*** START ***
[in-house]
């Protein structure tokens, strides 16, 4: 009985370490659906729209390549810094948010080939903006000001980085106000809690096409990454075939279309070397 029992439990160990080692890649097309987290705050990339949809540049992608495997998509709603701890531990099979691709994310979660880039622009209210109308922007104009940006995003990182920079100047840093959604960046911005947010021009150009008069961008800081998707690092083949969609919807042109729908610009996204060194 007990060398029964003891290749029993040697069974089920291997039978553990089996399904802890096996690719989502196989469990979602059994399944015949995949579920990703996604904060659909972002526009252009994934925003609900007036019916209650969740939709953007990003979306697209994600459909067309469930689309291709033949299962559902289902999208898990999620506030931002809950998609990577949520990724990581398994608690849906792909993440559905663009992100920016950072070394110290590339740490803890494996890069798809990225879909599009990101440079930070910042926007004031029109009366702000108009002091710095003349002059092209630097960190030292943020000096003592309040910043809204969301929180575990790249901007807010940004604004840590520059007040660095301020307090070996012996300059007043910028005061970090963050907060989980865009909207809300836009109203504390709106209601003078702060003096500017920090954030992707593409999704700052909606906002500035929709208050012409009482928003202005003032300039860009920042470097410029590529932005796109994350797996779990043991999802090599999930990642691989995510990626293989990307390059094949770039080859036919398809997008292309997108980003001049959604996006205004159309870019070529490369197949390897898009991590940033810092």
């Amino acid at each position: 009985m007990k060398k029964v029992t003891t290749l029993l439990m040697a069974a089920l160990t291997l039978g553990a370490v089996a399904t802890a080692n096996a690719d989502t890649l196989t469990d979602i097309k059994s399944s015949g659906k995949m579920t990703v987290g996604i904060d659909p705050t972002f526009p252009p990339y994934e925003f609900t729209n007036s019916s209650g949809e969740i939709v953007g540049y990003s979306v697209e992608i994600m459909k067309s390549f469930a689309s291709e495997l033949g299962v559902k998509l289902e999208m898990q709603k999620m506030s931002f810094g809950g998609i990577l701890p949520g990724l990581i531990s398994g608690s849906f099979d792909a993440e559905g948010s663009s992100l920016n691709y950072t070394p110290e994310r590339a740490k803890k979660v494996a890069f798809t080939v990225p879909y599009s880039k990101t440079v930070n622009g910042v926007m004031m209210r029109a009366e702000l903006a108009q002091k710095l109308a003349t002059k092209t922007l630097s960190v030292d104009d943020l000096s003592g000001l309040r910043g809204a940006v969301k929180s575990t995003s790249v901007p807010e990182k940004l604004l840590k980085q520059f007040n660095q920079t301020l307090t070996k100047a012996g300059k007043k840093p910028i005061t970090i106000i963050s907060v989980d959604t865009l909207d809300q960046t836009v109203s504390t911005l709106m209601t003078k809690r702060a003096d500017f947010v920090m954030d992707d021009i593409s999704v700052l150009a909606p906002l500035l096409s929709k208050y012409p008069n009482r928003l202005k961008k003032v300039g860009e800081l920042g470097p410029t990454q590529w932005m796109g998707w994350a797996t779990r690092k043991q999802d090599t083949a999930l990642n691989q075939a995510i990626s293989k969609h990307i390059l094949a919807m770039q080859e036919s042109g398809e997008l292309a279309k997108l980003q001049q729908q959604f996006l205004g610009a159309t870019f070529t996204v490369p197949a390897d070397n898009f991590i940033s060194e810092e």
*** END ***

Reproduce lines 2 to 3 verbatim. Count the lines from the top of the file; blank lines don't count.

């Protein structure tokens, strides 16, 4: 009985370490659906729209390549810094948010080939903006000001980085106000809690096409990454075939279309070397 029992439990160990080692890649097309987290705050990339949809540049992608495997998509709603701890531990099979691709994310979660880039622009209210109308922007104009940006995003990182920079100047840093959604960046911005947010021009150009008069961008800081998707690092083949969609919807042109729908610009996204060194 007990060398029964003891290749029993040697069974089920291997039978553990089996399904802890096996690719989502196989469990979602059994399944015949995949579920990703996604904060659909972002526009252009994934925003609900007036019916209650969740939709953007990003979306697209994600459909067309469930689309291709033949299962559902289902999208898990999620506030931002809950998609990577949520990724990581398994608690849906792909993440559905663009992100920016950072070394110290590339740490803890494996890069798809990225879909599009990101440079930070910042926007004031029109009366702000108009002091710095003349002059092209630097960190030292943020000096003592309040910043809204969301929180575990790249901007807010940004604004840590520059007040660095301020307090070996012996300059007043910028005061970090963050907060989980865009909207809300836009109203504390709106209601003078702060003096500017920090954030992707593409999704700052909606906002500035929709208050012409009482928003202005003032300039860009920042470097410029590529932005796109994350797996779990043991999802090599999930990642691989995510990626293989990307390059094949770039080859036919398809997008292309997108980003001049959604996006205004159309870019070529490369197949390897898009991590940033810092």
């Amino acid at each position: 009985m007990k060398k029964v029992t003891t290749l029993l439990m040697a069974a089920l160990t291997l039978g553990a370490v089996a399904t802890a080692n096996a690719d989502t890649l196989t469990d979602i097309k059994s399944s015949g659906k995949m579920t990703v987290g996604i904060d659909p705050t972002f526009p252009p990339y994934e925003f609900t729209n007036s019916s209650g949809e969740i939709v953007g540049y990003s979306v697209e992608i994600m459909k067309s390549f469930a689309s291709e495997l033949g299962v559902k998509l289902e999208m898990q709603k999620m506030s931002f810094g809950g998609i990577l701890p949520g990724l990581i531990s398994g608690s849906f099979d792909a993440e559905g948010s663009s992100l920016n691709y950072t070394p110290e994310r590339a740490k803890k979660v494996a890069f798809t080939v990225p879909y599009s880039k990101t440079v930070n622009g910042v926007m004031m209210r029109a009366e702000l903006a108009q002091k710095l109308a003349t002059k092209t922007l630097s960190v030292d104009d943020l000096s003592g000001l309040r910043g809204a940006v969301k929180s575990t995003s790249v901007p807010e990182k940004l604004l840590k980085q520059f007040n660095q920079t301020l307090t070996k100047a012996g300059k007043k840093p910028i005061t970090i106000i963050s907060v989980d959604t865009l909207d809300q960046t836009v109203s504390t911005l709106m209601t003078k809690r702060a003096d500017f947010v920090m954030d992707d021009i593409s999704v700052l150009a909606p906002l500035l096409s929709k208050y012409p008069n009482r928003l202005k961008k003032v300039g860009e800081l920042g470097p410029t990454q590529w932005m796109g998707w994350a797996t779990r690092k043991q999802d090599t083949a999930l990642n691989q075939a995510i990626s293989k969609h990307i390059l094949a919807m770039q080859e036919s042109g398809e997008l292309a279309k997108l980003q001049q729908q959604f996006l205004g610009a159309t870019f070529t996204v490369p197949a390897d070397n898009f991590i940033s060194e810092e």